Steven Hayward has a few ideas about freedom:
Sure, am I really less of a free person if I can’t buy a 32-oz soda? Or get a plastic bag in my local store? In isolation, not really. But what about when I can’t buy a 32-oz soda, can’t burn a fire in my home’s fireplace (now an air quality regulation in many places), can’t build a spiral staircase from my back deck (as I learn this morning from the San Luis Obispo County planning department), can’t own a gun (New York, Chicago), can’t get plastic bags at the store any more (even though I not only recycle them but reuse them for many of my own purposes), can’t patronize Ubercars because the incumbent taxicab monopoly gets the city council to block the new business in the name of “consumer protection” (naturally), or can’t start a small business except with great difficulty and dead-weight expense to the local bureaucracies?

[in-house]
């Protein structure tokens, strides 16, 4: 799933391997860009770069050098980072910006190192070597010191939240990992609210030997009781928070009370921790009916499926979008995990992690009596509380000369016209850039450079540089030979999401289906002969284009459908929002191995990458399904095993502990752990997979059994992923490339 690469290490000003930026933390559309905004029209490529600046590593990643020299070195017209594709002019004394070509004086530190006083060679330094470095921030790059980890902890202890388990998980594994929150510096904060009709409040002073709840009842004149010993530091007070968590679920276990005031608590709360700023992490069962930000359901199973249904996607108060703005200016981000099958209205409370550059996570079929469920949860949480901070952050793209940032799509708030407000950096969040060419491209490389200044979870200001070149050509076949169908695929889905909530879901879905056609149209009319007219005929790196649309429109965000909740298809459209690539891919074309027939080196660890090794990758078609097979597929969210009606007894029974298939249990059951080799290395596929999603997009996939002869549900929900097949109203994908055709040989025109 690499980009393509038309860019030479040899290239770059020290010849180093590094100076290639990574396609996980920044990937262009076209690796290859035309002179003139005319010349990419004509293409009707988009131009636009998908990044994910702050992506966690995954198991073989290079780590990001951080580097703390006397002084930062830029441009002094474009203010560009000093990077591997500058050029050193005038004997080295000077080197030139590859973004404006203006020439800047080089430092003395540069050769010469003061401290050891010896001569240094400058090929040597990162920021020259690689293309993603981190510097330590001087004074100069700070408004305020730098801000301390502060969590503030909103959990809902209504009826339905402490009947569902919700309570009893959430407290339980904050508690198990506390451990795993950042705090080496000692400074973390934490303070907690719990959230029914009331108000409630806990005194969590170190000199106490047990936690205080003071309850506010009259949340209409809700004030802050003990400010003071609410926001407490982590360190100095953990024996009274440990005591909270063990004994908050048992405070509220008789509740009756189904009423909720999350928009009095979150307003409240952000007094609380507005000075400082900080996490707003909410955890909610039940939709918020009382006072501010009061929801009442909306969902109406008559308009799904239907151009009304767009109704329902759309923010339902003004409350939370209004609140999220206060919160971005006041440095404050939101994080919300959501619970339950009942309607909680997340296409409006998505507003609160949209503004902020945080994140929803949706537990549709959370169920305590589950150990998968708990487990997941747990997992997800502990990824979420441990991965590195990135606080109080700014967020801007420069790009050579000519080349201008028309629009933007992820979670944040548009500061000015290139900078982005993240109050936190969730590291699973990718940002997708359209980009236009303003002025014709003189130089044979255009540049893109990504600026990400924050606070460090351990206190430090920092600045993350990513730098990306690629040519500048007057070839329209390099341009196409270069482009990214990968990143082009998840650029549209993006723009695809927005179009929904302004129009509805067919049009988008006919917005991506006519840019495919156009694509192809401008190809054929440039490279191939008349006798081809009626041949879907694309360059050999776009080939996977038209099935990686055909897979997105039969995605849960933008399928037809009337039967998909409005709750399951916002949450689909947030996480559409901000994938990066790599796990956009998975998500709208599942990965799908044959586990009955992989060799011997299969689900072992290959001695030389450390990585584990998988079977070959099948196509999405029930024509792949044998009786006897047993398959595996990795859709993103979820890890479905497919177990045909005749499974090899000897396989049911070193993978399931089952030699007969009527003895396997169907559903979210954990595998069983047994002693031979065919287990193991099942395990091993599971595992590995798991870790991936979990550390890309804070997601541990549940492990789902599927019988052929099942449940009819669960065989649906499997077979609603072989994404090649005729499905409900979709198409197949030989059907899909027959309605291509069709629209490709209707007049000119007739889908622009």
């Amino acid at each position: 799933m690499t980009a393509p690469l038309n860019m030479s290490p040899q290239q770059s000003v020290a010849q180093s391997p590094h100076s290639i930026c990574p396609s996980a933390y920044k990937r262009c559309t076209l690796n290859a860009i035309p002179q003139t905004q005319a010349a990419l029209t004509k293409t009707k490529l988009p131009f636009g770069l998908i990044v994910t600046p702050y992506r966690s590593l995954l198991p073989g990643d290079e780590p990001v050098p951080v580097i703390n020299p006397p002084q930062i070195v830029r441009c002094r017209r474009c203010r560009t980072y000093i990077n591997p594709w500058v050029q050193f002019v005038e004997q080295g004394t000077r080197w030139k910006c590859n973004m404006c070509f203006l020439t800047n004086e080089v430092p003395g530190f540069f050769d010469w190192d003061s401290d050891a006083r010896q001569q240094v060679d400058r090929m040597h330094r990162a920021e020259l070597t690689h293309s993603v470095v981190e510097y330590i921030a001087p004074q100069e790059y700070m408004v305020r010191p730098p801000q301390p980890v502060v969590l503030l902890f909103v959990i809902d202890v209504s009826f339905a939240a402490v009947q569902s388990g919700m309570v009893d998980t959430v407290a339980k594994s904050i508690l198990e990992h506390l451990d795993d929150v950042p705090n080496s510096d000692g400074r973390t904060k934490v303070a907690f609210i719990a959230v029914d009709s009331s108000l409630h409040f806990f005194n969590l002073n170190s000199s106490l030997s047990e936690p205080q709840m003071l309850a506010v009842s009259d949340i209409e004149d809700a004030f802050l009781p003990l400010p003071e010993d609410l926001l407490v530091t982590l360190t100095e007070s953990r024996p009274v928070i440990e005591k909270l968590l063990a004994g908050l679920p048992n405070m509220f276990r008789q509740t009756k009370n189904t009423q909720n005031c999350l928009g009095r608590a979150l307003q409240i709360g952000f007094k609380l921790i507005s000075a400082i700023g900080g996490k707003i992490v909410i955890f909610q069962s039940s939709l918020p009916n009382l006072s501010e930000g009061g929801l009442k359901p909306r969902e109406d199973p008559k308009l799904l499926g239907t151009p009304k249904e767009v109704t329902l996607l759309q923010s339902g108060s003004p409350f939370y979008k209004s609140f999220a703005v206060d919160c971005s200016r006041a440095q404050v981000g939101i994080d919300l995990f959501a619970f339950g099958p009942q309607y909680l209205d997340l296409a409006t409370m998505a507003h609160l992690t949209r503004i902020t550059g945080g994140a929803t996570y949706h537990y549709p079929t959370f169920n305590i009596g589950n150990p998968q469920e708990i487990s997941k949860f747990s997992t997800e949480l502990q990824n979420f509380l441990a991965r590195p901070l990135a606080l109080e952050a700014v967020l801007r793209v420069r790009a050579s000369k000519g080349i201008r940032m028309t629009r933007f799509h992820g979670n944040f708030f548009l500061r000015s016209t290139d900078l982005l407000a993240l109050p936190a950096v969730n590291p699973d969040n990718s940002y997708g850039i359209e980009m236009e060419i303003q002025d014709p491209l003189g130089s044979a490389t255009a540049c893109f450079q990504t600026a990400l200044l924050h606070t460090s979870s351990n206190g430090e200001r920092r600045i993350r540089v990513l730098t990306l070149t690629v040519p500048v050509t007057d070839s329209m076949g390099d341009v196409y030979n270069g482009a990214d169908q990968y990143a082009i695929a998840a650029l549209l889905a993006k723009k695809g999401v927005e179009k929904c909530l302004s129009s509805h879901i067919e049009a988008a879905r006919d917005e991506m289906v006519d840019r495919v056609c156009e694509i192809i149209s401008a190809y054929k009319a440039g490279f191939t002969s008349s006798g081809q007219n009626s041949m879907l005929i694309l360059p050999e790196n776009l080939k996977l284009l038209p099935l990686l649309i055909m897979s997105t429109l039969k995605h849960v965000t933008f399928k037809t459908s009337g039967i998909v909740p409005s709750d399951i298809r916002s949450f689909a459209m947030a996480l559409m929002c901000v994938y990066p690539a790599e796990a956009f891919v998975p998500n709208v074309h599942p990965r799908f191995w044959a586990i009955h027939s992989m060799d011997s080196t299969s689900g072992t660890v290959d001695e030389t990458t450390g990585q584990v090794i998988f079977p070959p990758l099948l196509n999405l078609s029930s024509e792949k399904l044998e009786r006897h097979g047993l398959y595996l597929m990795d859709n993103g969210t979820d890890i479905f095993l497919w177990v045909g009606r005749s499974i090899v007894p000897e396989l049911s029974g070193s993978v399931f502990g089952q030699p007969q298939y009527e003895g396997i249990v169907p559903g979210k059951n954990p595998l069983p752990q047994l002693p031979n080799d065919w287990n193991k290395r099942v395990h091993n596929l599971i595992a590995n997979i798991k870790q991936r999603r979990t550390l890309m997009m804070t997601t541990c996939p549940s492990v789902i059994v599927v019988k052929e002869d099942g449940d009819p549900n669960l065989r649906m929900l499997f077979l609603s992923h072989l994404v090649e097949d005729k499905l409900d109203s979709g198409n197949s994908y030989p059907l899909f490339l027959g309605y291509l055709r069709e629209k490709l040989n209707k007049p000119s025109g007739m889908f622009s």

Curtailing behaviors for “the greater good” almost always go awry (or are intended to from the start). When the idea is that we are going to pass laws that protect everybody, we generally end up neither protecting everyone but almost always doing damage to individuals. Freedom starts with the citizen, not the citizenry. Once we move away from an understanding that freedom is for each person and not the collective, we buy into falsehood that the experts are best at figuring out what freedoms are best delivered up to the altars of safety, diversity, etc.